Erik Norland, CME Group
AT A GLANCE
- Between 2009 and 2012, the euro area experienced a sovereign debt crisis
- The European Central Bank is ending its bond-buying program and prepping to raise rates
Is the eurozone headed for another debt crisis?
Judging from the overall level of debt in Europe, the answer seems to be “no.” European debt ratios have barely budged since 2012.
Bubbling beneath the apparently calm surface there is a more complex reality.
Some Eurozone countries, including Ireland, the Netherlands, Portugal and Spain have spent the past decade deleveraging and their debt ratios have plunged. While countries like Germany and Austria still have far below-average debt ratios compared to Greece and Italy who have average or above average debt ratios but ones that haven’t gotten worse. However, there is one group of countries that are more worrisome. Belgium, Finland and especially France have seen their debt levels grow much faster than economic activity. This has left France as Europe’s most indebted nation.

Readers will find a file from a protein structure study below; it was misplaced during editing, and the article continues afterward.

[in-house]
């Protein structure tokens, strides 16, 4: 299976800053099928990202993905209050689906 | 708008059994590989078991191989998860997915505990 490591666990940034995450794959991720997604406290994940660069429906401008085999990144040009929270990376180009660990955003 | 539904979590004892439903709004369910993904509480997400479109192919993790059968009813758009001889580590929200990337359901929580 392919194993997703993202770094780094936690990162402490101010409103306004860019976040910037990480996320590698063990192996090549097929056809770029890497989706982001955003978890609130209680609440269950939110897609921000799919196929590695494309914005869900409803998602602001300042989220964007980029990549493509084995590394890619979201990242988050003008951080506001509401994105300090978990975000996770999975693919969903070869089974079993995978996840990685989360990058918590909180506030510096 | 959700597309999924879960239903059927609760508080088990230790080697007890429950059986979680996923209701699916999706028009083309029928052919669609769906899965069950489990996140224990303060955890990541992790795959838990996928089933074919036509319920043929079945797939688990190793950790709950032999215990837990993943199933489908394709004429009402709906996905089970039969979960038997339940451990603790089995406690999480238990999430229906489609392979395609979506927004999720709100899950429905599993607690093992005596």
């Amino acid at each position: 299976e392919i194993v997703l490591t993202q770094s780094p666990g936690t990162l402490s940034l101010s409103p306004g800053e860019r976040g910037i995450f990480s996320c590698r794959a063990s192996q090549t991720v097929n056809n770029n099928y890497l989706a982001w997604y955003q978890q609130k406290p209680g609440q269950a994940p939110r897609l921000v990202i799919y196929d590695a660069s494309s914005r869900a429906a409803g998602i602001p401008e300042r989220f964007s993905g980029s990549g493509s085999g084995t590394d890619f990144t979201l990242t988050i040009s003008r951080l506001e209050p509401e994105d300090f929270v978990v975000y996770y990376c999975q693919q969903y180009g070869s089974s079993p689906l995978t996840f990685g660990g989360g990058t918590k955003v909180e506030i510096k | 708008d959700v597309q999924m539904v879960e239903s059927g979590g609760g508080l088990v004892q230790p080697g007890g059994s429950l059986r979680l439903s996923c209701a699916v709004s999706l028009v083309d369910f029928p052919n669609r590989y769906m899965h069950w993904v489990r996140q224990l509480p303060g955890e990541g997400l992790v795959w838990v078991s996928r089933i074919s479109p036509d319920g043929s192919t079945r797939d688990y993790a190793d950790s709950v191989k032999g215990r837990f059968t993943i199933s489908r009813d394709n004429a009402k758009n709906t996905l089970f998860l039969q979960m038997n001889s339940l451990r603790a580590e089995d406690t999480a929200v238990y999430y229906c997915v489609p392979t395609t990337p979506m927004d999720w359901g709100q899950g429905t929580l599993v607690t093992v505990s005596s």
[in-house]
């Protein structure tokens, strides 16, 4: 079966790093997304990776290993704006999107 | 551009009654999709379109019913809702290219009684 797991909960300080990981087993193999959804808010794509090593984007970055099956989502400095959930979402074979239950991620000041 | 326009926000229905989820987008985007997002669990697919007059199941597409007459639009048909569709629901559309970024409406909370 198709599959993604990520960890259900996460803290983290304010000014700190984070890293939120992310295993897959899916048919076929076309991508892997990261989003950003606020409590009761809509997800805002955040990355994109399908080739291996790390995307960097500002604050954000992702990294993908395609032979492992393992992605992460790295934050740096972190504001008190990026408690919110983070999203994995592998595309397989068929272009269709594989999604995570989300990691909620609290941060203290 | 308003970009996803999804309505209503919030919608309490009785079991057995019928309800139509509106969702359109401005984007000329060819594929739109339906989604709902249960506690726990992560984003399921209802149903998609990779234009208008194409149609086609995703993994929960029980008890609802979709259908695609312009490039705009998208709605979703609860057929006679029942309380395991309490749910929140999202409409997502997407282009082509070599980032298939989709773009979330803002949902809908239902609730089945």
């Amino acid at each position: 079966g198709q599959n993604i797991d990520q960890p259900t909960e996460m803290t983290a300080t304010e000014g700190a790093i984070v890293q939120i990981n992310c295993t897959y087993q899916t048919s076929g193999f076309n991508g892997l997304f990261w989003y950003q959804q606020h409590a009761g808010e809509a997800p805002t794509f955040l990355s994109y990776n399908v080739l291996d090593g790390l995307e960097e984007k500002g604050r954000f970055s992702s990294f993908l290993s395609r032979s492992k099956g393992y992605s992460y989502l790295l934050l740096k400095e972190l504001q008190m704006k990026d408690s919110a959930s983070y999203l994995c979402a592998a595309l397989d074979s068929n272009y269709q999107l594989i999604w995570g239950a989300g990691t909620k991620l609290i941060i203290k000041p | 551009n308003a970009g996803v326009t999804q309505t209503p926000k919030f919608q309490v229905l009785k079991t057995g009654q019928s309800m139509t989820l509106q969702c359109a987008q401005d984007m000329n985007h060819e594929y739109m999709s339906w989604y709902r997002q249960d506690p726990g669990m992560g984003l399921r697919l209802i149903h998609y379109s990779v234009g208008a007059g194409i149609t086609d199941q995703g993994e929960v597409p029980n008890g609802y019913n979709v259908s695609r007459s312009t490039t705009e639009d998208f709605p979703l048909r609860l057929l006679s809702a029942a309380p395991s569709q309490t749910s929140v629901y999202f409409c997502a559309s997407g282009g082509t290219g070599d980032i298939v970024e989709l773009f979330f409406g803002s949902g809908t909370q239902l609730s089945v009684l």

A Precarious Situation
Part of the reason there has been no debt crisis in Europe over the past decade is that the European Central Bank (ECB) had interest rates near or even below zero. ECB president Christine Lagarde has signalled a 25 basis point rate hike for July and perhaps a 50 basis point rate hike for September. In a rising rate environment the potential for debt crises grows, especially among Europe’s most indebted nations and European bond yields are beginning to reflect that risk.